US Pharm. 2012;37(5):2.
For the past two decades pharmacists have landed at the top, or very near the top, of Gallup’s “Honesty and Ethics Survey,” an annual poll taken among Americans who vote for the professions they think exhibit the highest degree of honesty and ethical standards. Given the long list of professions on the survey, represented by doctors, police officers, clergy, judges, and many other notables, pharmacists’ standing at or near the top of this survey is a truly remarkable achievement. And while the rankings of some professions fluctuate year to year due largely to the fickleness of the consumers who take the annual survey, pharmacists have consistently reached their lofty position in the rankings despite the seemingly insurmountable economic and professional pressures they face daily.
Nurses have held the number-one position since 1999, with the exception of 2001 when firefighters were added to the list. In that year, firefighters achieved the number-one ranking, a tribute to their heroic efforts during the 9/11 disaster. Pharmacists held the top slot from 1988 to 1998, above clergy and medical doctors. I’ve never been particularly surprised by the results. Working as a hospital pharmacist early in my career, it was clear to me that nurses were vital to the success or failure of a patient’s progress during hospitalization. Nurses approached their job in a compassionate and professional manner, despite the depressing backdrop of sickness and suffering at every turn.
And as a licensed pharmacist for four decades, I wasn ’ t amazed that pharmacists placed so high on the list every year. As a retail pharmacist for about half of my career, I witnessed firsthand how patients put their faith in our consultations and follow-up visits to discuss their medication and overall health status. Probably one of the more startling rankings was that of physicians, who generally landed lower than both nurses and pharmacists.
A recently published survey in the journal Health Affairs uncovered that more than half of the doctors who participated in the survey admitted sugarcoating a patient’s prognosis. It also revealed that nearly 20% admitted they hadn’t fully disclosed a medical mistake for fear of being sued, and another 10% said they lied outright to a patient in the past year. It makes you wonder what other information physicians may be holding back from their patients. Perhaps their placement in the Gallup poll below nurses, pharmacists, and clergy happens for good reasons.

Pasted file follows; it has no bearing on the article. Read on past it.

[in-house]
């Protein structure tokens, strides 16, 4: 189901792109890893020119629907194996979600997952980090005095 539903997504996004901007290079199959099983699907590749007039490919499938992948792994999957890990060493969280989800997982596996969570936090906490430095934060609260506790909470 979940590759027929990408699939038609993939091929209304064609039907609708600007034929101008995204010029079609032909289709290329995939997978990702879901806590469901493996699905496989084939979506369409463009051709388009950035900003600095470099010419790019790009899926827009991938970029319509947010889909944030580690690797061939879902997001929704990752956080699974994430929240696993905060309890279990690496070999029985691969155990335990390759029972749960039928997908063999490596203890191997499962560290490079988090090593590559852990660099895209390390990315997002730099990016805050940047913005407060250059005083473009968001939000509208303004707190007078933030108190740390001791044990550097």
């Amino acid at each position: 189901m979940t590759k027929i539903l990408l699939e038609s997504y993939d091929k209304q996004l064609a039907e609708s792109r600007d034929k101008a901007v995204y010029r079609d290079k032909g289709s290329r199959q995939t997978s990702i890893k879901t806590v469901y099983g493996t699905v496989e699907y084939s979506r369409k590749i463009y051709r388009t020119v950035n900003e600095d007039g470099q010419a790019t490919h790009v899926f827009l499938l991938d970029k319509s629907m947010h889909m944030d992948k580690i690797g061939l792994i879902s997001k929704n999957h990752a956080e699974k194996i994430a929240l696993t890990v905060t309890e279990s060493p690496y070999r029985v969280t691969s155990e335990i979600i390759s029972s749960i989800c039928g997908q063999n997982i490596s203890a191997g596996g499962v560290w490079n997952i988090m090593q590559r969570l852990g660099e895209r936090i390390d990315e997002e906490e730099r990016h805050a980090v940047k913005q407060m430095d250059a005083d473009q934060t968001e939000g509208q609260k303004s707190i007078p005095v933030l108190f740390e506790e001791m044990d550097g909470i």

One of the things that always astounded me when I was practicing retail pharmacy was how often patients would ask me what medical condition the prescription they were having filled was prescribed for. Patients frequently ask this question of their pharmacist because they have a sixth sense that their doctor may not have been telling them the truth about, or may have been minimizing the severity of, their condition.
Is it ethical for a pharmacist to discuss a patient’s medical condition based solely on the medication that patient is taking? The answer for me is an emphatic no. With off-label uses and a plethora of indications for many drugs today, it’s impossible for a pharmacist to accurately pinpoint the condition these agents may be treating, and so not directly answering the question is the most ethical response. Instead, pharmacists should be concentrating on consulting patients about the effects of their drug therapies.
Rising above other professions in honesty and ethics is a top priority for pharmacists, and that is obviously and consistently reflected in the Gallup poll year after upon year. Too many times I hear pharmacists condemning the profession instead of standing tall. I’m proud to be a part of this profession and to call myself a pharmacist…and you should be too.
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